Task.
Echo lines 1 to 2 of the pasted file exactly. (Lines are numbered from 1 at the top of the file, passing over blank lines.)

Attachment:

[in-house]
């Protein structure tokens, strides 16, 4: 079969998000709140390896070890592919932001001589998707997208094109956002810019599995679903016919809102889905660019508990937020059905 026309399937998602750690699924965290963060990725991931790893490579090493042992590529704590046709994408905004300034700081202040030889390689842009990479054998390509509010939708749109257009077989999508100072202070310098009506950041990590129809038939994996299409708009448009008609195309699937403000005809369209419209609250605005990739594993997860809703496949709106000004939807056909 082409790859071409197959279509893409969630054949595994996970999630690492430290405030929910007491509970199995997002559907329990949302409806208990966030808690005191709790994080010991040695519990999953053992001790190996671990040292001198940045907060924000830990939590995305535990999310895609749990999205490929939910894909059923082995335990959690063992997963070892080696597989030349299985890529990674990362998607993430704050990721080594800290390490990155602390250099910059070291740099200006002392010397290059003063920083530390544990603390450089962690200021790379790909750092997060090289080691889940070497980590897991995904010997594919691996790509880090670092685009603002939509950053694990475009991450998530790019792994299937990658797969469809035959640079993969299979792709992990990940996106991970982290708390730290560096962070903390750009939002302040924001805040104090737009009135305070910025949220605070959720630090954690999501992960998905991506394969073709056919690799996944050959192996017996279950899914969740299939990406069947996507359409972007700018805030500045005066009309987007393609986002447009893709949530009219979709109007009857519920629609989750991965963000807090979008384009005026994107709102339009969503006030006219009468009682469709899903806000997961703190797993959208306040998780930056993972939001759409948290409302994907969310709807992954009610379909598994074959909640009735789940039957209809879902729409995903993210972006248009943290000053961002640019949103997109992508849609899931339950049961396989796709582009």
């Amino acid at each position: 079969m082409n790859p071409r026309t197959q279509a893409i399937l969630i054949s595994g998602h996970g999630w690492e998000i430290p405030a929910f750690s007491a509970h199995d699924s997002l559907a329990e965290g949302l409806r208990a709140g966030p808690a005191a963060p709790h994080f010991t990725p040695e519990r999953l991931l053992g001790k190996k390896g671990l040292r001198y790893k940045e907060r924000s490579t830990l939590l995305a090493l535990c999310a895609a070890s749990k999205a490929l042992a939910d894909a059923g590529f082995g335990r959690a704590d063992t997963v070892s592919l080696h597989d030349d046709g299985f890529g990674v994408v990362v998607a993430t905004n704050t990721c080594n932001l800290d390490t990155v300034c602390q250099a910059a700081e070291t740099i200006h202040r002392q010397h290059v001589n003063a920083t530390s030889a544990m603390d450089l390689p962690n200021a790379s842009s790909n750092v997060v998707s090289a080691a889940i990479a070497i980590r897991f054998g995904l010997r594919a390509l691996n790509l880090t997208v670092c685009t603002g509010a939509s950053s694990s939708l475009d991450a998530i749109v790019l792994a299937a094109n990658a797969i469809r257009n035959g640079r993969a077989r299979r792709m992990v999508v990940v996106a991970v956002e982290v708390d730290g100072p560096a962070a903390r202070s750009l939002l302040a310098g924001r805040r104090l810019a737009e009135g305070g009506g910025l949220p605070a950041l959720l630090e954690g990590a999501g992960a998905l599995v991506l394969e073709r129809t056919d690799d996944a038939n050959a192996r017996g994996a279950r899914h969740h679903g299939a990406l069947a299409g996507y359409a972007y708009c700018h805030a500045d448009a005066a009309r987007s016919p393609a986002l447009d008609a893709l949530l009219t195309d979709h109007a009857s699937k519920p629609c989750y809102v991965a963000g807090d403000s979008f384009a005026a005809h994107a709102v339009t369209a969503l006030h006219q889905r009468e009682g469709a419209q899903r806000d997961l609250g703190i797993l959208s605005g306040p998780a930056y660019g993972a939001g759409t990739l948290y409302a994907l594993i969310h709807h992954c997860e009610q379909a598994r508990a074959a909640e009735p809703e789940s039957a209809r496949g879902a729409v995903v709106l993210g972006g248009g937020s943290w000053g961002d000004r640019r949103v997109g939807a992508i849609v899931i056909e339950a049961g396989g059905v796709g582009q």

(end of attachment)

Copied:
[in-house]
């Protein structure tokens, strides 16, 4: 079969998000709140390896070890592919932001001589998707997208094109956002810019599995679903016919809102889905660019508990937020059905 026309399937998602750690699924965290963060990725991931790893490579090493042992590529704590046709994408905004300034700081202040030889390689842009990479054998390509509010939708749109257009077989999508100072202070310098009506950041990590129809038939994996299409708009448009008609195309699937403000005809369209419209609250605005990739594993997860809703496949709106000004939807056909 082409790859071409197959279509893409969630054949595994996970999630690492430290405030929910007491509970199995997002559907329990949302409806208990966030808690005191709790994080010991040695519990999953053992001790190996671990040292001198940045907060924000830990939590995305535990999310895609749990999205490929939910894909059923082995335990959690063992997963070892080696597989030349299985890529990674990362998607993430704050990721080594800290390490990155602390250099910059070291740099200006002392010397290059003063920083530390544990603390450089962690200021790379790909750092997060090289080691889940070497980590897991995904010997594919691996790509880090670092685009603002939509950053694990475009991450998530790019792994299937990658797969469809035959640079993969299979792709992990990940996106991970982290708390730290560096962070903390750009939002302040924001805040104090737009009135305070910025949220605070959720630090954690999501992960998905991506394969073709056919690799996944050959192996017996279950899914969740299939990406069947996507359409972007700018805030500045005066009309987007393609986002447009893709949530009219979709109007009857519920629609989750991965963000807090979008384009005026994107709102339009969503006030006219009468009682469709899903806000997961703190797993959208306040998780930056993972939001759409948290409302994907969310709807992954009610379909598994074959909640009735789940039957209809879902729409995903993210972006248009943290000053961002640019949103997109992508849609899931339950049961396989796709582009």